Michal: “It’s like a muscle you need to work and exercise in order to have it functioning at its best. So sometimes it needs waking up to get to its full potential. It is especially true when I’m required to give feedback to a group of people I don’t know with projects I’m unfamiliar with, like when we go into design schools as guest critics or teachers. It can then take me a few moments to grasp the class, understand who they are and the general level and scope of where my feedback can go. So perhaps the first feedback might be a little bit hesitant.” 


What about projects that are categorically in a bad place? How do you approach this situation, and make sure that what needs to be said is communicated, while keeping a relatively pleasant atmosphere? 


Michal: “In these situations I’ll avoid getting into the nitty-gritty of things and won’t go into details, rather try and discuss the bigger picture. Perhaps take a step back and ask for more inspirations, more sketches, so that next time there will be more to discuss.” 


Dafna: “What I’ll  sometimes do is show examples. If for example I’m reviewing portfolios and really struggle with finding a good basis to talk about, instead of discussing the work, I’ll show that person some really impressive portfolios that I consider to be great, and we’ll have a discussion on that. I’ll steer the conversation towards inspiration and what are examples of good work. It’s a way to let that person understand for themselves what they need to achieve without saying ‘what you’ve done is bad’. You get them to open their mind and see what’s not working.” 


How much is feedback educational? Teaching designers how to approach the creative process? 


Dafna: “It is very much so. This is our chance to show them ways of working that can support their creativity and guide them in their process. How to find inspirations, how to create various options and sketches, and how to work on the different parts of a design. You can also use it in a ‘micro-management’ way, focusing for example on elements of a design we feel needs more work.”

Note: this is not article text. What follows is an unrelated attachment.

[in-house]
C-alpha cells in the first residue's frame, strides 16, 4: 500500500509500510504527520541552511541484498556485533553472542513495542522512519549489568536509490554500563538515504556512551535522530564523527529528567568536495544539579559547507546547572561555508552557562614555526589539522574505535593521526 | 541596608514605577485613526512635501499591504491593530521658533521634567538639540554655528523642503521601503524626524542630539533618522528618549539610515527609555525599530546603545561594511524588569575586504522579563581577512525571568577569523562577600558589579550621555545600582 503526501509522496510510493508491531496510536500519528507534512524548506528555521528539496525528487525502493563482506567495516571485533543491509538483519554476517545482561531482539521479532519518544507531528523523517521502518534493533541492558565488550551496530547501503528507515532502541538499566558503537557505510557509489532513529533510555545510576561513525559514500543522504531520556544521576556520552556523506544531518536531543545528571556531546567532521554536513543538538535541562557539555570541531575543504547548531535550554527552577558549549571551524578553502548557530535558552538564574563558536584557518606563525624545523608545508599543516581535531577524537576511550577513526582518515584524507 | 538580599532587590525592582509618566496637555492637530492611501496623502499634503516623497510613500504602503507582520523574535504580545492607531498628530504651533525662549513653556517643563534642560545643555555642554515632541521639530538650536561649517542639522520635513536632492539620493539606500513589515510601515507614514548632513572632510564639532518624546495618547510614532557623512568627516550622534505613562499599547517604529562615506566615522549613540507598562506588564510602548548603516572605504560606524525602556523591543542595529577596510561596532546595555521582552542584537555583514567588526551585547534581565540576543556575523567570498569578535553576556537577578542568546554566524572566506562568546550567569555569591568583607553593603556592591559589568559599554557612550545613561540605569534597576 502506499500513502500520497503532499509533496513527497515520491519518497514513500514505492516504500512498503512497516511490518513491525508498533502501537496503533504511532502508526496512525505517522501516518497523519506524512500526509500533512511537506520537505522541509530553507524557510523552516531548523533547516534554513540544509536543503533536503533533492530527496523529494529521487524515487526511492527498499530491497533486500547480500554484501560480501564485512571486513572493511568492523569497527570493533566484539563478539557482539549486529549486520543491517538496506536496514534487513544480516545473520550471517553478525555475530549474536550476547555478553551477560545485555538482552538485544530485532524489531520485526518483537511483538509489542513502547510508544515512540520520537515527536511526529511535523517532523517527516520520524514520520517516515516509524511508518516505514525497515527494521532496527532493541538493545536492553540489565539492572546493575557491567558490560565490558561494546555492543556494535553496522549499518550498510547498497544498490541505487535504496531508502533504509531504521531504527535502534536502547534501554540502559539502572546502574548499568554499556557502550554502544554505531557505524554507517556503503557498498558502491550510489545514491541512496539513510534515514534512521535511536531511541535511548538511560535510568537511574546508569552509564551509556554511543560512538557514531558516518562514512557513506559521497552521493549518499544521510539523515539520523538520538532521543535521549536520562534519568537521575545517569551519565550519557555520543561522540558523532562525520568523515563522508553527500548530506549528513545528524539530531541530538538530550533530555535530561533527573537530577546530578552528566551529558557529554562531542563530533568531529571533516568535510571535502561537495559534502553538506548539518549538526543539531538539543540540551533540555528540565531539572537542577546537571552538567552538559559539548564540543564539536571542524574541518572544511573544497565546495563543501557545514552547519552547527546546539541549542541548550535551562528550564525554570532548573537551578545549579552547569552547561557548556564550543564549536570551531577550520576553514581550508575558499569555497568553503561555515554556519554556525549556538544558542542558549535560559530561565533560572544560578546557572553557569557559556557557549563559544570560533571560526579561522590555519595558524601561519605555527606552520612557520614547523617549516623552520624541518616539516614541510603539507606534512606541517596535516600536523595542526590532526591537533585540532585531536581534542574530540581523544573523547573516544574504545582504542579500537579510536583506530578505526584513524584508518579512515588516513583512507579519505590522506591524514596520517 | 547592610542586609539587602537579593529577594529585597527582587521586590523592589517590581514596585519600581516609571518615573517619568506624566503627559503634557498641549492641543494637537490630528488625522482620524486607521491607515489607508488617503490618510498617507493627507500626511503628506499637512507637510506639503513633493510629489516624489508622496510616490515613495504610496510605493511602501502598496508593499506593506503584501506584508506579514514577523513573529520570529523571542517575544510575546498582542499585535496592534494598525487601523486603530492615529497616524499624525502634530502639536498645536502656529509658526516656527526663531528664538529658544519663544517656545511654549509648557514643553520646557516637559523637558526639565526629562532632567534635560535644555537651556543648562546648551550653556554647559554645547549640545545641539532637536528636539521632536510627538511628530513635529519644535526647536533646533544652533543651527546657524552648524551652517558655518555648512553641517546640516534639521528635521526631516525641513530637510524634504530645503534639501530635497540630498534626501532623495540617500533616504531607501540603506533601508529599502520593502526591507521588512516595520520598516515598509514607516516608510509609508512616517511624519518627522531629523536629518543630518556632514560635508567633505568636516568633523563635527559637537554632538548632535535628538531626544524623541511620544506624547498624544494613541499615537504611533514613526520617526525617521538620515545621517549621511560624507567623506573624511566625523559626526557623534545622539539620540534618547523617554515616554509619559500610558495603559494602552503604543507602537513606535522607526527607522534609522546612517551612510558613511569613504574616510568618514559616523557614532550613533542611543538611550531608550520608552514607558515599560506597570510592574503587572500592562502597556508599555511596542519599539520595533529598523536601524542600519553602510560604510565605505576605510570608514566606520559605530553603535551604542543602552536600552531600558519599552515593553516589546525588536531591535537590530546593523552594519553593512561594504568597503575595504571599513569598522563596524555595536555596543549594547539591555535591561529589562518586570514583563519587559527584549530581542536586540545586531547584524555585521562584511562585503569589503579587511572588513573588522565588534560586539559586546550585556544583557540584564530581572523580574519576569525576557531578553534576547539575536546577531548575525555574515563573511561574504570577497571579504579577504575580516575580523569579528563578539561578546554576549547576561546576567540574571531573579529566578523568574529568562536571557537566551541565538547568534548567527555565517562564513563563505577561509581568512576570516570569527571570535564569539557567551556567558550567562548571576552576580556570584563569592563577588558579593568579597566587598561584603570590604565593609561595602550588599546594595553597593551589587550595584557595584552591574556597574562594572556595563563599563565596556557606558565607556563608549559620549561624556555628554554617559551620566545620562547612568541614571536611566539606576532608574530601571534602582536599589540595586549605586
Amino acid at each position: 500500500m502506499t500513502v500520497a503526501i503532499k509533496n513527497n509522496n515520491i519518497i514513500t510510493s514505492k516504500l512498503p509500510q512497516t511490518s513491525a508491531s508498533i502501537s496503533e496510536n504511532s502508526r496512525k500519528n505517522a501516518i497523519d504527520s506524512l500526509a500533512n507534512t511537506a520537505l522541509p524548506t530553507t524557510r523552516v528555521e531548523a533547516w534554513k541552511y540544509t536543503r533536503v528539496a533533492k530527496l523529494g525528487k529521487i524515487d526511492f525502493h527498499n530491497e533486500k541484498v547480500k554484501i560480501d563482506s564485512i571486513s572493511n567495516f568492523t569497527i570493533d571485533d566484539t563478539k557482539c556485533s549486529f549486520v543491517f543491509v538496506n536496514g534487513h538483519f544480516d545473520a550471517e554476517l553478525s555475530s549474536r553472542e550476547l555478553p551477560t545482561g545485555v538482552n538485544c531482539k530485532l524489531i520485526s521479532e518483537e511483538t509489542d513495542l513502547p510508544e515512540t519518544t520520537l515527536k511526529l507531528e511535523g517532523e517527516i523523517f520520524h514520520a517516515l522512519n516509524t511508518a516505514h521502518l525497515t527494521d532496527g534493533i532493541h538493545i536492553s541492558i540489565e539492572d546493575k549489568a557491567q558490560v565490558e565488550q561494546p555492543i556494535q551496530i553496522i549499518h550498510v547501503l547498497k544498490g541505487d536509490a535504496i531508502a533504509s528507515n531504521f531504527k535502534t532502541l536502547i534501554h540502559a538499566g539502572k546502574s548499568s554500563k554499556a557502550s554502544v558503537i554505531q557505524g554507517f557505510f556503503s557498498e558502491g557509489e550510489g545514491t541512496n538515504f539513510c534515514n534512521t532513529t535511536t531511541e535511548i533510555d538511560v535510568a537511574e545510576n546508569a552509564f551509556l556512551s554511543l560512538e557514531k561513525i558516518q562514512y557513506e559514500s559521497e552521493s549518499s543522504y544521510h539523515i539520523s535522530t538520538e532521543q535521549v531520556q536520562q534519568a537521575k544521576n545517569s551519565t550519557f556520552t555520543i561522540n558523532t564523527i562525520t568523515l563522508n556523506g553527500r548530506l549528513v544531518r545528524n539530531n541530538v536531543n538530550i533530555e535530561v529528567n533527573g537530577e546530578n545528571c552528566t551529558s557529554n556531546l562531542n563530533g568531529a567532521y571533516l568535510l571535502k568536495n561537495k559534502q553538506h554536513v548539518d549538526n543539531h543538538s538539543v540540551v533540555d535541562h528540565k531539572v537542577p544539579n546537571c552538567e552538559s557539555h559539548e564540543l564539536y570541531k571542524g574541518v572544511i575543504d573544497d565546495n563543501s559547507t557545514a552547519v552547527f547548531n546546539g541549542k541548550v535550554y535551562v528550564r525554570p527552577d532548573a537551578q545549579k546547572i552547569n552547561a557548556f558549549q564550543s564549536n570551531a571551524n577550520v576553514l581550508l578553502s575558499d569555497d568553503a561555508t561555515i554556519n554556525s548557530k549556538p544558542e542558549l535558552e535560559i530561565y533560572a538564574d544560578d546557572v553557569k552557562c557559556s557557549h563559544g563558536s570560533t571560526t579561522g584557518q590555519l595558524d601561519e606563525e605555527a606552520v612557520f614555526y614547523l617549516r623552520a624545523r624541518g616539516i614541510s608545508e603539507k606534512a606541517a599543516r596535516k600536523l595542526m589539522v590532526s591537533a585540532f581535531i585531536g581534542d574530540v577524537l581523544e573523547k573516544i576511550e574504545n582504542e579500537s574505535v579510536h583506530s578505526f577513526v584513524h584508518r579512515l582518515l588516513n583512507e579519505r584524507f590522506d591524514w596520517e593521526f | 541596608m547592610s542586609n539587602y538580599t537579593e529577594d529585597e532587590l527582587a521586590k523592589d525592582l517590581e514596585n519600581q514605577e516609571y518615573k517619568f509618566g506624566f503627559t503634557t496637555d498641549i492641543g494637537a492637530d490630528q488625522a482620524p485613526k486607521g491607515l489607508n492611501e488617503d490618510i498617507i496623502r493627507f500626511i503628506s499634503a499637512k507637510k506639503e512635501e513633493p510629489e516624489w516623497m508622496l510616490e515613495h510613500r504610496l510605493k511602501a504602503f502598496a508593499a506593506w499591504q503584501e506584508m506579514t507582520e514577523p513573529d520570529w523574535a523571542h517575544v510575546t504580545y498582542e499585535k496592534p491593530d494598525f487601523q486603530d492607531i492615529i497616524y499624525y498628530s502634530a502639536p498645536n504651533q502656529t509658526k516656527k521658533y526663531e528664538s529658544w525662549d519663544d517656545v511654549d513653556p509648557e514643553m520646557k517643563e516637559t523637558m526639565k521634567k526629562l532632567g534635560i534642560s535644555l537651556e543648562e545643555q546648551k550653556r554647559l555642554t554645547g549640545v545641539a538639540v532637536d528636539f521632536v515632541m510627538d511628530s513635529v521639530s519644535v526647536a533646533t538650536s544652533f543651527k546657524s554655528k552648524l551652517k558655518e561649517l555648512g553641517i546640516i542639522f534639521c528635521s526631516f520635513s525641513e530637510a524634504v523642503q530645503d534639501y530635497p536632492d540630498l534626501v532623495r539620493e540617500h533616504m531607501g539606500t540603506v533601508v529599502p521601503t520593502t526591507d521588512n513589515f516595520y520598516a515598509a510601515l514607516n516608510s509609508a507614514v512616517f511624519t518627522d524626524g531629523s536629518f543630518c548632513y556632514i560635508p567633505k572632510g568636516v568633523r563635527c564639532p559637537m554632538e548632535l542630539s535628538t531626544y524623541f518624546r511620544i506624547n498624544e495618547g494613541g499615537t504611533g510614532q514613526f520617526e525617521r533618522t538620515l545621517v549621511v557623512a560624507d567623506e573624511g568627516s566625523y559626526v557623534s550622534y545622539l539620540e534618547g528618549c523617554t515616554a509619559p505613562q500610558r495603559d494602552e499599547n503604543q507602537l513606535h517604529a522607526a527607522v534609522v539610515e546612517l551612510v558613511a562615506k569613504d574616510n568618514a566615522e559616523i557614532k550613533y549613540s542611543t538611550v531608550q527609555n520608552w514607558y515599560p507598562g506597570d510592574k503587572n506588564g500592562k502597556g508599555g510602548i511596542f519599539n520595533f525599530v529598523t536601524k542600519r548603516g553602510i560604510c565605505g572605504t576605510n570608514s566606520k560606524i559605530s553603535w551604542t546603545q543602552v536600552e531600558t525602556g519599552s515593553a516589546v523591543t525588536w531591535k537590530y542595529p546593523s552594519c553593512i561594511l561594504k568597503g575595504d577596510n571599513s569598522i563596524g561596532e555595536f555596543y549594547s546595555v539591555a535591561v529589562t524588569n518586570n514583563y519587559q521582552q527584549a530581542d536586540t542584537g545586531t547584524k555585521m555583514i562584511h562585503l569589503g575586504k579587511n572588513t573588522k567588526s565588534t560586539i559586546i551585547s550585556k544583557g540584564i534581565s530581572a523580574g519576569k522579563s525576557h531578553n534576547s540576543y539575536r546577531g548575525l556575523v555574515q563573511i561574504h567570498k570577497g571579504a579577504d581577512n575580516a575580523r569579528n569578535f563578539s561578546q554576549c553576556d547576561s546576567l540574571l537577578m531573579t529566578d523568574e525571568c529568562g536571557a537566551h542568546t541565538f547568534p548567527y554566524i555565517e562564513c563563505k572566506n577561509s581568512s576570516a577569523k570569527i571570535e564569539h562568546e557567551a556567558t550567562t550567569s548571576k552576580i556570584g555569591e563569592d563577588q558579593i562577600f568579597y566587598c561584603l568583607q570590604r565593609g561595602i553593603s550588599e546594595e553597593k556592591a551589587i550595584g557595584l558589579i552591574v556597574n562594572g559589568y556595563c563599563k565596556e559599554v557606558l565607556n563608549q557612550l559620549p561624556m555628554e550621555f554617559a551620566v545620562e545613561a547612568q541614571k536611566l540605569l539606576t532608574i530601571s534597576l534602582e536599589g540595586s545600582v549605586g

Can you share a story from your past about a feedback experience - whether positive or negative - that had a profound impact on the way you approach it yourself these days? 


Michal: “When I was a student I received feedback for a project in a way that compared it to another student’s project - which happened to be one of my best friends - and in a public setting, in front of the whole class. I learned you need to pay special attention when you’re giving feedback publicly. It can be very hurtful and we need to take care of who’s in front of us.” 


Dafna: “I definitely have memories from when I was a student, both amazing and awful. That’s the problem about feedback when you’re young: you let these things get to and affect your mood to the most extreme extent. One minute you’re on top of the world and the next you’re in the gutters, all because of what a teacher said. It’s a bummer, I wish it wasn’t this way. 

If both parties involved can learn how to approach this situation as a learning experience, something that is there to help us grow and evolve, it would make things easier. That way we can be in this moment without internalizing it as a criticism about me and who I am, but about a project and a way for me to grow and learn. It’s not personal.” 


When you entered this industry and chose it as students, did you have any idea how vulnerable you’re going to feel? Do you think students today understand this? 


Dafna: “Not at all, I had no idea. And it’s a shame, there is no discourse about this even today.” 


Michal: “I had one teacher who used to get us to give feedback to each other, and that was a great lesson in developing sensitivity to the person we are talking to, because it was our peers and classmates. But that was the exception to the rule - there was hardly any focus on the emotional impact feedback can have on you and like Dafna said it’s a real shame because for some this can have a detrimental effect. People follow their creative passion and end up not being able to sustain themselves and their work because of the emotional aspect and the stress they are under.” 


Dafna: “In the Playground Academy we make a conscious effort to eliminate anything that implies competition. It’s hard in a group, because it’s only natural to compare yourself to others around you who are in a similar process. We emphasize how each person has their own way, with their individual process and time.” 


Can you think of other ways there can be to help students and young designers develop this resilience to feedback and that understanding that their work is separate to them as people? 


Dafna: “I think it’s part of the process of growing into yourself and becoming the creative you end up being. But just bringing this issue to awareness is already a huge step, talking about it is very important. Being aware has the potential to eliminate some of the vulnerability and pain around it - when you know these feelings are only natural you can be more forgiving to yourself and others. We all need to keep in mind that it’s about learning and growth, that’s what we’re here for.”